Yesterday, 32 cows took up residence on the world’s first floating farm in Rotterdam.

Yesterday, 32 cows took up residence in the world’s first floating farm in Rotterdam.

The cows now have a fantastic barn at their disposal with spacious stalls, a milking robot, a slurry robot, an automatic belt feeder, and a comfortable rubber floor. If the cows feel like taking a walk in the neighbouring field, they have that option too.

Bringing urban dwellers as close as possible to the origin and preparation of their daily food. Transparent, educational, recreational and healthy. The farm has been transparently designed so that visitors can see what goes on at a Floating Farm. The milk is processed into healthy dairy products, the manure is separated and in future will be re-used as an organic and rich nutrient for the city’s plants, gardens, and parks. The milk, slurry and feeder robot are also on show.

Floating Farm contributes to the circular city, recycling and upcycling of biomass from Rotterdam into valuable dairy products for the residents of Rotterdam.

Wherever possible, Floating Farm is self-sufficient and circular. Floating solar panels thus provide for all the energy needs, rainwater is captured on the roof and then purified. Most of the cattle feed comes from the city. The menu for the cows consists of brewers’ grains, bran, potato scrapings and grass from playing fields and golf courses in the city. The cows process these ‘waste products’ into healthy dairy for local residents. Upgrading waste products like grass into edible nutrients (proteins) is generally considered a very efficient condition for sustainable food production. The dairy products are for sale at Floating Farm and soon in Lidl stores in and around Rotterdam. Zegro is responsible for the wholesale operation.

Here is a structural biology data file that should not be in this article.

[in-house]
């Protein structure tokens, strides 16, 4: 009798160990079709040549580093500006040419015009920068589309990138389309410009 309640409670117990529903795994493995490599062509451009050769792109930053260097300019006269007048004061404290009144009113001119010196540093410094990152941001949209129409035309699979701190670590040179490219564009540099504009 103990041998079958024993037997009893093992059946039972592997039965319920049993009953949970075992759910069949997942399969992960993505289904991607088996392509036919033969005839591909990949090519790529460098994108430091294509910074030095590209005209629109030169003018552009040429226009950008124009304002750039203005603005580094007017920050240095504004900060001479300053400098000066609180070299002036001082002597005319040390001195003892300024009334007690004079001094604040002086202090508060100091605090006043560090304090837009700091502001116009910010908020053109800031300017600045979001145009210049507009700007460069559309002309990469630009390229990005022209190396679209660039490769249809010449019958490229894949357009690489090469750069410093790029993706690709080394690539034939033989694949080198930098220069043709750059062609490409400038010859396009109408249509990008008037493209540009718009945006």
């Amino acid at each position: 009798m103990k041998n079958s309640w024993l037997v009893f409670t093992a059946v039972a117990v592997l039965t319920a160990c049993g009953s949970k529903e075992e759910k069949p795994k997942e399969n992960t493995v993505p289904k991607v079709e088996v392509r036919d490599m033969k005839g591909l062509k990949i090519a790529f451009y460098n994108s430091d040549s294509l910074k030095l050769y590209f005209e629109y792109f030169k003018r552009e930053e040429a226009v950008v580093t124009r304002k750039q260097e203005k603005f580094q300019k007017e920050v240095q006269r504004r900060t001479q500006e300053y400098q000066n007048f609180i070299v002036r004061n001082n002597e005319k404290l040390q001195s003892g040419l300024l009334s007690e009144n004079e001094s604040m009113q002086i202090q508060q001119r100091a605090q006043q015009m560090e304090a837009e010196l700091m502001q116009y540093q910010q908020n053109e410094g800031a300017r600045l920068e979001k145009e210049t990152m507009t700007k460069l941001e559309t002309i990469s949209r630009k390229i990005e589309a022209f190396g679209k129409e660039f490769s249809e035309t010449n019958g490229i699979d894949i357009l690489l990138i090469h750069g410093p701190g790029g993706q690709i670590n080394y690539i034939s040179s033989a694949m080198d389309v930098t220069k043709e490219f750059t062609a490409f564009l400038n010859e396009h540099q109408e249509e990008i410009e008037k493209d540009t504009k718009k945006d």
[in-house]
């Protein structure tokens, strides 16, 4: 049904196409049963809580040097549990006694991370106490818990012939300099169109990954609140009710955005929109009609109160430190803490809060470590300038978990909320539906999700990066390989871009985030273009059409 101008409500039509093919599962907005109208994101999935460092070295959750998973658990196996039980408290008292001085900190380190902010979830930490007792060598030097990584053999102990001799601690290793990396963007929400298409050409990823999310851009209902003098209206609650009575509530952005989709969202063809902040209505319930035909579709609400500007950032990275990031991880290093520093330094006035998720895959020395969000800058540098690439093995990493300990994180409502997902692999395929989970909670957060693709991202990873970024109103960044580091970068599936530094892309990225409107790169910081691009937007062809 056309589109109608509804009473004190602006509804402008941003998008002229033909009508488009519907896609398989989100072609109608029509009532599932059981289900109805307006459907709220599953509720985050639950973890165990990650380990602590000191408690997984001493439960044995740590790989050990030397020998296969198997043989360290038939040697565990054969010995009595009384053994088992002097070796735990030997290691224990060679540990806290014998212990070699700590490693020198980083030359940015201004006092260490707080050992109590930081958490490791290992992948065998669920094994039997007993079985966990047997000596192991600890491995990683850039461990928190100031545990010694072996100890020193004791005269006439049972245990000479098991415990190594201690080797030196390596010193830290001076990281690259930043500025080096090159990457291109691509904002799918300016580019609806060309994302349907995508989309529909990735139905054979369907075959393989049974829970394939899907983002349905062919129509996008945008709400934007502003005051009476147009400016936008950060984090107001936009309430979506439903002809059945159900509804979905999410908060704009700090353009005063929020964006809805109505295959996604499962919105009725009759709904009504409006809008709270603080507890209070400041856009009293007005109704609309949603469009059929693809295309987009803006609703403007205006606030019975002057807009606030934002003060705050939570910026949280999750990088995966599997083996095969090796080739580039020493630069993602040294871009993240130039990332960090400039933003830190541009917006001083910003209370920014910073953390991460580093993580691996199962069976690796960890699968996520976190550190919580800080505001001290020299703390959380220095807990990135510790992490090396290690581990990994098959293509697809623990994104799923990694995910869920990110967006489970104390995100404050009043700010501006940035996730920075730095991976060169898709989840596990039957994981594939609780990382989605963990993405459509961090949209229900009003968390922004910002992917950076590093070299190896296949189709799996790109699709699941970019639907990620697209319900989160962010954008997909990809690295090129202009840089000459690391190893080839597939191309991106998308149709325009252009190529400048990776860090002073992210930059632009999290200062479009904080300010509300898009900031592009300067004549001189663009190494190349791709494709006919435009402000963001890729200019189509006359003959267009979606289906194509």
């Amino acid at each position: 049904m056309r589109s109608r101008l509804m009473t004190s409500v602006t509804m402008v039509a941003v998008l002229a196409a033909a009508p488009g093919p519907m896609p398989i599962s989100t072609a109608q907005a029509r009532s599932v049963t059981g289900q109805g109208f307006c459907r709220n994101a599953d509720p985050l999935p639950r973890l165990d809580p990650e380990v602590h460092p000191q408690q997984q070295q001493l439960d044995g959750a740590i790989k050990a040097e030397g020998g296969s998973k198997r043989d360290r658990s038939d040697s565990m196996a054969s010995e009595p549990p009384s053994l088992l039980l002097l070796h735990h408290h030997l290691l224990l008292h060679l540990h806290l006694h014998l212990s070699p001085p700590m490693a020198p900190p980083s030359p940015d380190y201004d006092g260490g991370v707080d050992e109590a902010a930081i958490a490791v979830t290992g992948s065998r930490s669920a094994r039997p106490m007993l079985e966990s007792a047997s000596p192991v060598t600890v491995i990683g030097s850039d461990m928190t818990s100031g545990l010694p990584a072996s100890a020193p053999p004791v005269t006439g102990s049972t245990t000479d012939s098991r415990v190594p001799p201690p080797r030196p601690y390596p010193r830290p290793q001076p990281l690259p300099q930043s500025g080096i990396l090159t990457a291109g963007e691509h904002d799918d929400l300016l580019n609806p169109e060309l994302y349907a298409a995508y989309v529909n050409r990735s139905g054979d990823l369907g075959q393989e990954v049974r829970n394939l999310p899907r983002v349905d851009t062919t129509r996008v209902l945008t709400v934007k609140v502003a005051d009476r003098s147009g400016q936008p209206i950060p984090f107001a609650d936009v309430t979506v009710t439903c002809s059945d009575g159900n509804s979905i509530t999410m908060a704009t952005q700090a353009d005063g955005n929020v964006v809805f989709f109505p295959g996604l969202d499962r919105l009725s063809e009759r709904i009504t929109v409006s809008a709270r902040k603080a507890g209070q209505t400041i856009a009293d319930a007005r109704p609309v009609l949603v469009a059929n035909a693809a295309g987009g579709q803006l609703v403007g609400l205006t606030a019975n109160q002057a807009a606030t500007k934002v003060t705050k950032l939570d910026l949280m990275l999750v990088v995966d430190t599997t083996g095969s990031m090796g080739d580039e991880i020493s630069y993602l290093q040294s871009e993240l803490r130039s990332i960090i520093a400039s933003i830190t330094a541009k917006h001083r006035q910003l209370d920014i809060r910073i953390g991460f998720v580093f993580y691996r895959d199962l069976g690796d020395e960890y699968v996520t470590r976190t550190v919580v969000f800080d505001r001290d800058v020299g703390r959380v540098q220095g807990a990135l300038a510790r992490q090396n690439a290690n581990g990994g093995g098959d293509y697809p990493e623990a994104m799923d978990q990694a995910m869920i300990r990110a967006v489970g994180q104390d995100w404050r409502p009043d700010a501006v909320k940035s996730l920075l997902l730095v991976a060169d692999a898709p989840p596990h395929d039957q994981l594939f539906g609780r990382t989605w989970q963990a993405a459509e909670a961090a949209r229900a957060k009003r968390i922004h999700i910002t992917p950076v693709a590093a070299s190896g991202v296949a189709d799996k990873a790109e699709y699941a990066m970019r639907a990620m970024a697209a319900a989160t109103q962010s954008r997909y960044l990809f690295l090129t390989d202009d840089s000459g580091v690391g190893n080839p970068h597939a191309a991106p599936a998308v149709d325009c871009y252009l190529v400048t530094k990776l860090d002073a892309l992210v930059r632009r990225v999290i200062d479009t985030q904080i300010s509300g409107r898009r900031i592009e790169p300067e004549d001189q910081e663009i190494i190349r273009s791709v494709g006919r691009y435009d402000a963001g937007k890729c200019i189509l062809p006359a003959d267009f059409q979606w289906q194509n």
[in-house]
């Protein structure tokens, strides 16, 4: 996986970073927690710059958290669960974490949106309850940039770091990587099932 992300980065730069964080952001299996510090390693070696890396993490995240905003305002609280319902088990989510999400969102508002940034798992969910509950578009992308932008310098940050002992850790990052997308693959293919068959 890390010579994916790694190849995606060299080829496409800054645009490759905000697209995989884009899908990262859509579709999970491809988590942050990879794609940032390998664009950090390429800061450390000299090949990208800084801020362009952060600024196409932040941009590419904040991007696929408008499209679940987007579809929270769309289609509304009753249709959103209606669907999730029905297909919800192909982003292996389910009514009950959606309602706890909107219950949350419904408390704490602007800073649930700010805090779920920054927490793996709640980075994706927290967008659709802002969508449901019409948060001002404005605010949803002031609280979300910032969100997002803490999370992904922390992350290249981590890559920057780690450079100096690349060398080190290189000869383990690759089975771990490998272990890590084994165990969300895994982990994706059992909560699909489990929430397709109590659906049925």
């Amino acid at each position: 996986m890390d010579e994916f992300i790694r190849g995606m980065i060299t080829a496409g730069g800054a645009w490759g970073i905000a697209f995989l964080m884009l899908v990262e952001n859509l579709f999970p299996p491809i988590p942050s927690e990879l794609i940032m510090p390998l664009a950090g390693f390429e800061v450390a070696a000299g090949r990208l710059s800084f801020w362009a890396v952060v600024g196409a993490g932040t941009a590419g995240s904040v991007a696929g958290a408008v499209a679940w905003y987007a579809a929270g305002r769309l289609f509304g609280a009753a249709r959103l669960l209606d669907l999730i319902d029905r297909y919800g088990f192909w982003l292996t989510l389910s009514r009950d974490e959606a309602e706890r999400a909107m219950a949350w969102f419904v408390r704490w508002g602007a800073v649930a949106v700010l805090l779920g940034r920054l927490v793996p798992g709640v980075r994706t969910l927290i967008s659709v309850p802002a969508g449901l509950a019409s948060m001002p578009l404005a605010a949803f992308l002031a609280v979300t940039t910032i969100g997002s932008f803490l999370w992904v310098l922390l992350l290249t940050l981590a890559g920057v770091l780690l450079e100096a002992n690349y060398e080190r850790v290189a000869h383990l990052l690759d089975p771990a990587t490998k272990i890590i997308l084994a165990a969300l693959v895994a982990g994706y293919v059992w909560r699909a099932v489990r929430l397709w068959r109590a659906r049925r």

Yesterday, 32 cows took up residence in the world’s first floating farm in Rotterdam.

From the top floor of Floating Farm, the cows have a view of what is still a busy port but which will have been transformed into a residential/working area in 10 or 15 years’ time. This part of the Merwehaven in Rotterdam is in transition. The initiators of Floating Farm call the current area transformation a ‘Transfarmation’. This refers to the change which needs to take place in sustainable and healthy cities (transition) and that producing healthy food (farming) must be a permanent feature of and in the city. The background to the development of Floating Farm lies in the increasing scarcity of farmland on the one hand and the growing world population on the other. This results in a search for ‘Future Food Systems’ – new ways to be able to continue feeding the global population in the future. Climate issues are another reason. Rotterdam is situated in a very water-sensitive delta. Like so many cities, Rotterdam has to cope with water discharge from the rivers, rising sea levels and heavier rainfall. This can all be managed in various ways, one of which is floating buildings. By building a floating farm, food production can continue during flooding. Even before the opening, this innovative project was attracting a great deal of interest. The search for a sustainable food system in a climate-changing world is high on the agenda of most cities.

Al this has been made possible by private investors and consortiums of partners in technological supplies, innovation, and research. Plans are now on the table for a floating chicken farm and a floating greenhouse where vegetables and herbs can be produced, all aimed at producing fresh food in a transparent way close to the consumer. By shortening the transport of food production to consumers, the Floating Farm makes an important contribution to reducing food loss and of course transport-related pollution.

After an adjustment period for the cows, visitors will be welcome. For more information

About Mark Westall

Mark Westall is the Founder and Editor of FAD magazine, ' A curation of the world’s most interesting culture' [PLUS] Art of Conversation: A tri-annual 'no news paper'